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What is BMI?

By Jane Harmon
Updated Mar 03, 2024
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BMI is the common acronym given to Body Mass Index, a number calculated from your weight and height that roughly correlates to the percentage of your total weight that comes from fat, as opposed to muscle, bone or organ. The higher a person is on the index, the higher the percentage of fat in their body. If your BMI is under 20, you might be underweight. Between 20 and 25, you are probably at a good healthy weight for your height. A BMI over 25 is considered overweight, and over 35 is considered obese.

Charts and calculators to determine your BMI are easily found on most health and diet sites. Of course, these calculators are rough translations of true percentages, and there are a number of factors that might influence whether or not your BMI is a true reflection of your total body fat.

For instance, muscle is denser than fat and takes up less space. Therefore a heavily muscled person might weigh more than a same sized over-weight person, or two individuals with identical body mass might have widely different percent body fat. In this case, calculating your percent body-fat might require more sophisticated equipment, such as an immersion tank. Since fat is more buoyant than muscle, two same-weight individuals will not float at the same level if they have different percentages of body fat.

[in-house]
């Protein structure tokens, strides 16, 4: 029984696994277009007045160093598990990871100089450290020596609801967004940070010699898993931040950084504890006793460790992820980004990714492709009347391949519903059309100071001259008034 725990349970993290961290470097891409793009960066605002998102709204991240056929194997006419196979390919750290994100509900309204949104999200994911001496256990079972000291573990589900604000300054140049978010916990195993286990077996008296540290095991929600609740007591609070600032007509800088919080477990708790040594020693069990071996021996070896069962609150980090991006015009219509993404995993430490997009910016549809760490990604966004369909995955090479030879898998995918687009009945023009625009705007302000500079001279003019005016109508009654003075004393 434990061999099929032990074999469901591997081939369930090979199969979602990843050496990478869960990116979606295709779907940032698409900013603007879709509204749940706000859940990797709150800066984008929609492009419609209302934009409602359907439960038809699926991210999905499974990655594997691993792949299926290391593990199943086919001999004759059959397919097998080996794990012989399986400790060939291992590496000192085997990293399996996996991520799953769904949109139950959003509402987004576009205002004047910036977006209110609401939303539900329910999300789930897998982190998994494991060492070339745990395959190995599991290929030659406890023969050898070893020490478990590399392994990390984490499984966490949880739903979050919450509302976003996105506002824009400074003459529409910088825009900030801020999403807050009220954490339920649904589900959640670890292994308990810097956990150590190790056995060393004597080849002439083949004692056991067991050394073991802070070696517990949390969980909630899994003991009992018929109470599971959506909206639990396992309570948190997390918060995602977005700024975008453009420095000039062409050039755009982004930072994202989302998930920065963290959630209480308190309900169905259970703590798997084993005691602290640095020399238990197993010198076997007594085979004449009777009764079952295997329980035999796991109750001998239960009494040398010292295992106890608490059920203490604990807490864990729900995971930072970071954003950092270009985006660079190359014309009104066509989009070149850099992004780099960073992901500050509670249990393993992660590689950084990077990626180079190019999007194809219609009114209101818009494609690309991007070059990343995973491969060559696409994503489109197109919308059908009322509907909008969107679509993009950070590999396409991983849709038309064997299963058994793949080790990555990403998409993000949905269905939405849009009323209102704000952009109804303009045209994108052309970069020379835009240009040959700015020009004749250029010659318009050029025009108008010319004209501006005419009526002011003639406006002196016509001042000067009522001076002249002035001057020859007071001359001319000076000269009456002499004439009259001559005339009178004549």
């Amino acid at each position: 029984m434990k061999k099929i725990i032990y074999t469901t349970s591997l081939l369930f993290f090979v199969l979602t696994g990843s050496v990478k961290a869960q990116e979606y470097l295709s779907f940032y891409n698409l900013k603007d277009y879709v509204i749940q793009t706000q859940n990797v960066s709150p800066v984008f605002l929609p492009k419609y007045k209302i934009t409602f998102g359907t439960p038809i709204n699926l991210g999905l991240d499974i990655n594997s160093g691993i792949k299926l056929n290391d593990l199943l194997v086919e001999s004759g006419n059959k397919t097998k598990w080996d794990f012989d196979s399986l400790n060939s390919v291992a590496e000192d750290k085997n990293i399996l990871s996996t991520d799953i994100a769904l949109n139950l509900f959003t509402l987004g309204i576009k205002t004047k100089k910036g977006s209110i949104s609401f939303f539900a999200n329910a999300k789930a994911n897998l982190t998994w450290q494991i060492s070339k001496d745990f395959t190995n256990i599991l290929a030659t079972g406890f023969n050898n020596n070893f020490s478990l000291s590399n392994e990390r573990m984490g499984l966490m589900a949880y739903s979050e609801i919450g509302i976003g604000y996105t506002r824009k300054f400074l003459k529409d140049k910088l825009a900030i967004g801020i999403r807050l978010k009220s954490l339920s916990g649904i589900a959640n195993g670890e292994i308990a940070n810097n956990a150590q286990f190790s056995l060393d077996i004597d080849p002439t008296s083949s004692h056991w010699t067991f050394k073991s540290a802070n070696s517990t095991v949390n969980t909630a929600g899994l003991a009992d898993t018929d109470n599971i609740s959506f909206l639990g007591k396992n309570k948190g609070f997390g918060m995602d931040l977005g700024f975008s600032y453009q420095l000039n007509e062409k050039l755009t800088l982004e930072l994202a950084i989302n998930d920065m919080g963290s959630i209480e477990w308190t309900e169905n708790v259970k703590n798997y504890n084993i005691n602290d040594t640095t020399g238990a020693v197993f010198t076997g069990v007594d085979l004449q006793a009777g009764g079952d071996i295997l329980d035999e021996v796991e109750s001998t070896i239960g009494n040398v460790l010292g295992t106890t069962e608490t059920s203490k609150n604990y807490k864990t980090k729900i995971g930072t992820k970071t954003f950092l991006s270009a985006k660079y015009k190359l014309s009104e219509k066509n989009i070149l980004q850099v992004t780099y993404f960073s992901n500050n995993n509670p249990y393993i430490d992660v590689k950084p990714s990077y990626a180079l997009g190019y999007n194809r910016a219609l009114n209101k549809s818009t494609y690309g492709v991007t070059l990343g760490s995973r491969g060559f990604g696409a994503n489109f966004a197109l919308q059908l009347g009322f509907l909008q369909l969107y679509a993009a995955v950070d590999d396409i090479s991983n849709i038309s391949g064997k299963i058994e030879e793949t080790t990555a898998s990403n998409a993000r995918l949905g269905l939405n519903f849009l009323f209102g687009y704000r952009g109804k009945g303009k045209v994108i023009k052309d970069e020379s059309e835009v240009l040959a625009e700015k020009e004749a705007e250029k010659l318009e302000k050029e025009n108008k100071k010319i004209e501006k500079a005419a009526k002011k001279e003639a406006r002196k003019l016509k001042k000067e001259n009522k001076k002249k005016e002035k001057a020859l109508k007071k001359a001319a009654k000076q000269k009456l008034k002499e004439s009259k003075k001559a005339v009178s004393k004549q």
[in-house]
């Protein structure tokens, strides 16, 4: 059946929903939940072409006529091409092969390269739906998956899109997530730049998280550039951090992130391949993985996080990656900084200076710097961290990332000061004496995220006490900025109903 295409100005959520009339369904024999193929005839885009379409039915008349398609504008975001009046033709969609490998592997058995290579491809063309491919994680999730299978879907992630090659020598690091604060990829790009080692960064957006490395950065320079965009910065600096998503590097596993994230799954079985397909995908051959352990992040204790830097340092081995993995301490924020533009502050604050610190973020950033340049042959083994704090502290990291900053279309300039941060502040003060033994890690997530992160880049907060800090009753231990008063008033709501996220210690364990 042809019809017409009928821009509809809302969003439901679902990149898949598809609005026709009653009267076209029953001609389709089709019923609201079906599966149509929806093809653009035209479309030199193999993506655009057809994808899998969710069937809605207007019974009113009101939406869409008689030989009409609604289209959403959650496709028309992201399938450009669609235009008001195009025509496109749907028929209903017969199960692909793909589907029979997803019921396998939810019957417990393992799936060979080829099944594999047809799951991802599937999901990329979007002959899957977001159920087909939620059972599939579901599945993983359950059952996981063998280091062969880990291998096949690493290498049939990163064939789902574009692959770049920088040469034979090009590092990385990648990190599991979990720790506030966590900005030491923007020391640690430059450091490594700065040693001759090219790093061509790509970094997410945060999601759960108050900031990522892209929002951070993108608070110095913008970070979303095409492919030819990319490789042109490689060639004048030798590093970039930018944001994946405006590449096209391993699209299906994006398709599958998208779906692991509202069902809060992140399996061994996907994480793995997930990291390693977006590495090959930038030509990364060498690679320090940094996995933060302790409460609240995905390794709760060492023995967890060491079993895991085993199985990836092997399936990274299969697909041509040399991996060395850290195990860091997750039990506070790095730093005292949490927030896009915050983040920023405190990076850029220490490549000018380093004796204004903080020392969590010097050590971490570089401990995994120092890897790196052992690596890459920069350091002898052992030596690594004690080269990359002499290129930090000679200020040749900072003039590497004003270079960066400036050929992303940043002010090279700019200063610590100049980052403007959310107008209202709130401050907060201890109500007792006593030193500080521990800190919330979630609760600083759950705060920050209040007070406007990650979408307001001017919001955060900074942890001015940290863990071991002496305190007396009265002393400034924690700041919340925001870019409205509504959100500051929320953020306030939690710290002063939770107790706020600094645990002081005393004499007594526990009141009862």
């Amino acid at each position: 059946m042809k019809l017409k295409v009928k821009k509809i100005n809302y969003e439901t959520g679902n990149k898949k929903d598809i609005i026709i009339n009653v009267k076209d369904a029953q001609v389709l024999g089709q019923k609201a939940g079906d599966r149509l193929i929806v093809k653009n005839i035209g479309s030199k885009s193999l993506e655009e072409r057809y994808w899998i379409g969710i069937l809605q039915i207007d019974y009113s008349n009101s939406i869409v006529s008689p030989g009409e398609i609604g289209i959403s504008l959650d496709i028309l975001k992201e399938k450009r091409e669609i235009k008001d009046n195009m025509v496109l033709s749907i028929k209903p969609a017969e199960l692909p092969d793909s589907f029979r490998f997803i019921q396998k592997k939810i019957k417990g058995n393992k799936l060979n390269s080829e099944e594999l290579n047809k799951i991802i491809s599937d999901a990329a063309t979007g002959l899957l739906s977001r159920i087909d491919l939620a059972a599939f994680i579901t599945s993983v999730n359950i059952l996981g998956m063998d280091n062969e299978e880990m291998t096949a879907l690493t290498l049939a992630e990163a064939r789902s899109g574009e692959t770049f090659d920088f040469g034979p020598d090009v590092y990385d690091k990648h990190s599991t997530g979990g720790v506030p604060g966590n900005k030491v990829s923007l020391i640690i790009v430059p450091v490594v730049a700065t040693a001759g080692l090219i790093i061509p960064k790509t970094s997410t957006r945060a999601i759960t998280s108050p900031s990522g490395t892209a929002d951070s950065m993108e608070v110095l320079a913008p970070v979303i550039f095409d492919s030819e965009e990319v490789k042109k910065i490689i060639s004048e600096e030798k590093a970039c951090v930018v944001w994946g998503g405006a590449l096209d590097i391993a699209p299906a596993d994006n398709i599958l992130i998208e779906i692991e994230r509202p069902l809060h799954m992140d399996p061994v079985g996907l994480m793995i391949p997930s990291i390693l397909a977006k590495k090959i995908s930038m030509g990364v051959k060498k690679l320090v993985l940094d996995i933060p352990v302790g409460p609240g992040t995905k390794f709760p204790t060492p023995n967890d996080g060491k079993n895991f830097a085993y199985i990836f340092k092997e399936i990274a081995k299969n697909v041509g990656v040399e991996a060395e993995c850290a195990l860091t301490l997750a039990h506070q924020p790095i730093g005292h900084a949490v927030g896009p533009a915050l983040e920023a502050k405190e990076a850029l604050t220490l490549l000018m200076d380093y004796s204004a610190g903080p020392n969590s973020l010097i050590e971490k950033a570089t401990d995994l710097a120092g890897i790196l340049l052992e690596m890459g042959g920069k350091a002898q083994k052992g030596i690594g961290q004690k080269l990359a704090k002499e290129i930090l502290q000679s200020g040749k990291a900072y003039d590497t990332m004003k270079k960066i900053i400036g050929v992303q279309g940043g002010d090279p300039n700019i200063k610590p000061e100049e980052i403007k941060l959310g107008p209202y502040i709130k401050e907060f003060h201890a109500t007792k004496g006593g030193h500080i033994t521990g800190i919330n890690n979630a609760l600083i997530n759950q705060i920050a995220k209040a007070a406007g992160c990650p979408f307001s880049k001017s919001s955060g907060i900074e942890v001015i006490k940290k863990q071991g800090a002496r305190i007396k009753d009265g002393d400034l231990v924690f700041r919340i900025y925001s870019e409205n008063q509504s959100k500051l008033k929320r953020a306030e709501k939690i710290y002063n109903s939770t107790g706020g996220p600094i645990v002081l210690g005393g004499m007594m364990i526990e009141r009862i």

Women typically carry more subcutaneous fat than men do, particularly in the breast and hips, so their percent body fat may be higher without it necessarily being reflected in their index or having any adverse health effects. Very low body fat, which may or may not show up in a BMI, depending on the individual's musculature, might be unhealthy as well. Your body needs some stores of fat to draw upon for energy and if fat is absent, the body will begin to consume muscle mass to keep itself going. Athletes who overtrain may find themselves losing strength rather than gaining strength, for instance.

BMI, for all its approximation, is a good tool to use in determining whether you need to lose weight, gain weight, or congratulate yourself for being just right.

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Discussion Comments

By bananas — On Jul 11, 2012

anon279000 If your little girl is otherwise healthy she might not be getting enough food. Try to feed her more often, maybe in small amounts but more frequently. Pureed fruit and vegetable can be probably added to her diet. Whenever you start with a new food, add just one food at a time to make sure there is no reaction to it.

I used to prepare cream of wheat for my babies, it is tasty and filling.

What does your pediatrician recommend? It is best to consult him. He is best equipped to see that she is healthy and has no allergies to food and probably he will recommend best course of action.

By anon279000 — On Jul 10, 2012

My 10 month old girl weighs only 6.900 kilograms. Please help me to improve her weight.

By anon159820 — On Mar 13, 2011

I know doing a BMI calculation for my 4 1/2 year old daughter was a waste of time. She is built completely different from my almost seven year old daughter.

She is 19.3kgs and 119.5cm tall and has a petite/slim build.